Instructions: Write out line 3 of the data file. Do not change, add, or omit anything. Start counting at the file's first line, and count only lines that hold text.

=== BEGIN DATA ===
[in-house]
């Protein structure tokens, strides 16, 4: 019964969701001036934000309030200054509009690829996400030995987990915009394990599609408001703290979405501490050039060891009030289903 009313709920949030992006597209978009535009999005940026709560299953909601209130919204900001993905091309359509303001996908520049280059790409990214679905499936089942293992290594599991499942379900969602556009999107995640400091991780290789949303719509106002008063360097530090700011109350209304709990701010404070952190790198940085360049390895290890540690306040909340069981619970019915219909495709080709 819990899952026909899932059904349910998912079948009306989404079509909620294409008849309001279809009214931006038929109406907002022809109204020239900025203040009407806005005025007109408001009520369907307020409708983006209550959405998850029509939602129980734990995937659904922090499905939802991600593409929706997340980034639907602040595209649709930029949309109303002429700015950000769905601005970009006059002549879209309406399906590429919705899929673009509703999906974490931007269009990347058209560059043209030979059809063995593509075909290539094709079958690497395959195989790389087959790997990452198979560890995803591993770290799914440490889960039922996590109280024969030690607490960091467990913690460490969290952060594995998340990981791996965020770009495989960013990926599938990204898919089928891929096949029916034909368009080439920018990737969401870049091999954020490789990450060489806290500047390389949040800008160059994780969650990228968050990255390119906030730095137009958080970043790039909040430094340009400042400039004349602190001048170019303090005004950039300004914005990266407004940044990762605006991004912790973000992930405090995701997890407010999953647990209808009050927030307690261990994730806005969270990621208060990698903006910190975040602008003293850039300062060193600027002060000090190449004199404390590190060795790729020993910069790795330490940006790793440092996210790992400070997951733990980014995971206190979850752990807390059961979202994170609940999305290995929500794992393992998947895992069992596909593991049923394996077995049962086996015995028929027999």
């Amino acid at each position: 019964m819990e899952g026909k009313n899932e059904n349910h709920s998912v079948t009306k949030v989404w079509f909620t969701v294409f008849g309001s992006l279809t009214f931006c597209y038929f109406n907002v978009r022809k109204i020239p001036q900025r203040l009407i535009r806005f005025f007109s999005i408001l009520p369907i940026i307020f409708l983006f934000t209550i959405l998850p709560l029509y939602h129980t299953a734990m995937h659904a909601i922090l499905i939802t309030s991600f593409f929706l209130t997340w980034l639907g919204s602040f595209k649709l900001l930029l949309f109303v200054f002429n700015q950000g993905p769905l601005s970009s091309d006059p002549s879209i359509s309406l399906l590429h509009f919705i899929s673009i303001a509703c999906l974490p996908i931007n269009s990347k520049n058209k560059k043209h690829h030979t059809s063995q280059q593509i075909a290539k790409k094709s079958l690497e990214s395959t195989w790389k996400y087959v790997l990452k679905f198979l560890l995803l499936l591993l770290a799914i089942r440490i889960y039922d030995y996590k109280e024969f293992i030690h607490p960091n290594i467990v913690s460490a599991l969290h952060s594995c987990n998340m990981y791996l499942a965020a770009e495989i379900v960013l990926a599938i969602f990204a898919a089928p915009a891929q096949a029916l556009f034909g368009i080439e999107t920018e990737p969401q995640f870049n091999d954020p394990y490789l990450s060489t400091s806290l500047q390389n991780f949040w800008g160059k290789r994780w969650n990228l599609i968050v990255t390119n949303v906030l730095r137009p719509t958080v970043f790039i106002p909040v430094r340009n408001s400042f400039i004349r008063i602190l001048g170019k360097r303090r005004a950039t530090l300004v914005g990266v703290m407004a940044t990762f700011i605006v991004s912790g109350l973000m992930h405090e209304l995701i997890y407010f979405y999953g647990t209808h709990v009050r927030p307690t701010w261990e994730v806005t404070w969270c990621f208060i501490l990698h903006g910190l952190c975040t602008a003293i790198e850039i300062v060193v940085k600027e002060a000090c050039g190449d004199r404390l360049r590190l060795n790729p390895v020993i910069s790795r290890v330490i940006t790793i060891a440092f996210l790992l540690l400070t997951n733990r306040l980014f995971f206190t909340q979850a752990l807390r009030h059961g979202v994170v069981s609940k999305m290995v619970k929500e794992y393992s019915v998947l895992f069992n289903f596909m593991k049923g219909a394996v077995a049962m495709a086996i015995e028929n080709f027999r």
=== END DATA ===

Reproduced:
């Amino acid at each position: 019964m819990e899952g026909k009313n899932e059904n349910h709920s998912v079948t009306k949030v989404w079509f909620t969701v294409f008849g309001s992006l279809t009214f931006c597209y038929f109406n907002v978009r022809k109204i020239p001036q900025r203040l009407i535009r806005f005025f007109s999005i408001l009520p369907i940026i307020f409708l983006f934000t209550i959405l998850p709560l029509y939602h129980t299953a734990m995937h659904a909601i922090l499905i939802t309030s991600f593409f929706l209130t997340w980034l639907g919204s602040f595209k649709l900001l930029l949309f109303v200054f002429n700015q950000g993905p769905l601005s970009s091309d006059p002549s879209i359509s309406l399906l590429h509009f919705i899929s673009i303001a509703c999906l974490p996908i931007n269009s990347k520049n058209k560059k043209h690829h030979t059809s063995q280059q593509i075909a290539k790409k094709s079958l690497e990214s395959t195989w790389k996400y087959v790997l990452k679905f198979l560890l995803l499936l591993l770290a799914i089942r440490i889960y039922d030995y996590k109280e024969f293992i030690h607490p960091n290594i467990v913690s460490a599991l969290h952060s594995c987990n998340m990981y791996l499942a965020a770009e495989i379900v960013l990926a599938i969602f990204a898919a089928p915009a891929q096949a029916l556009f034909g368009i080439e999107t920018e990737p969401q995640f870049n091999d954020p394990y490789l990450s060489t400091s806290l500047q390389n991780f949040w800008g160059k290789r994780w969650n990228l599609i968050v990255t390119n949303v906030l730095r137009p719509t958080v970043f790039i106002p909040v430094r340009n408001s400042f400039i004349r008063i602190l001048g170019k360097r303090r005004a950039t530090l300004v914005g990266v703290m407004a940044t990762f700011i605006v991004s912790g109350l973000m992930h405090e209304l995701i997890y407010f979405y999953g647990t209808h709990v009050r927030p307690t701010w261990e994730v806005t404070w969270c990621f208060i501490l990698h903006g910190l952190c975040t602008a003293i790198e850039i300062v060193v940085k600027e002060a000090c050039g190449d004199r404390l360049r590190l060795n790729p390895v020993i910069s790795r290890v330490i940006t790793i060891a440092f996210l790992l540690l400070t997951n733990r306040l980014f995971f206190t909340q979850a752990l807390r009030h059961g979202v994170v069981s609940k999305m290995v619970k929500e794992y393992s019915v998947l895992f069992n289903f596909m593991k049923g219909a394996v077995a049962m495709a086996i015995e028929n080709f027999r």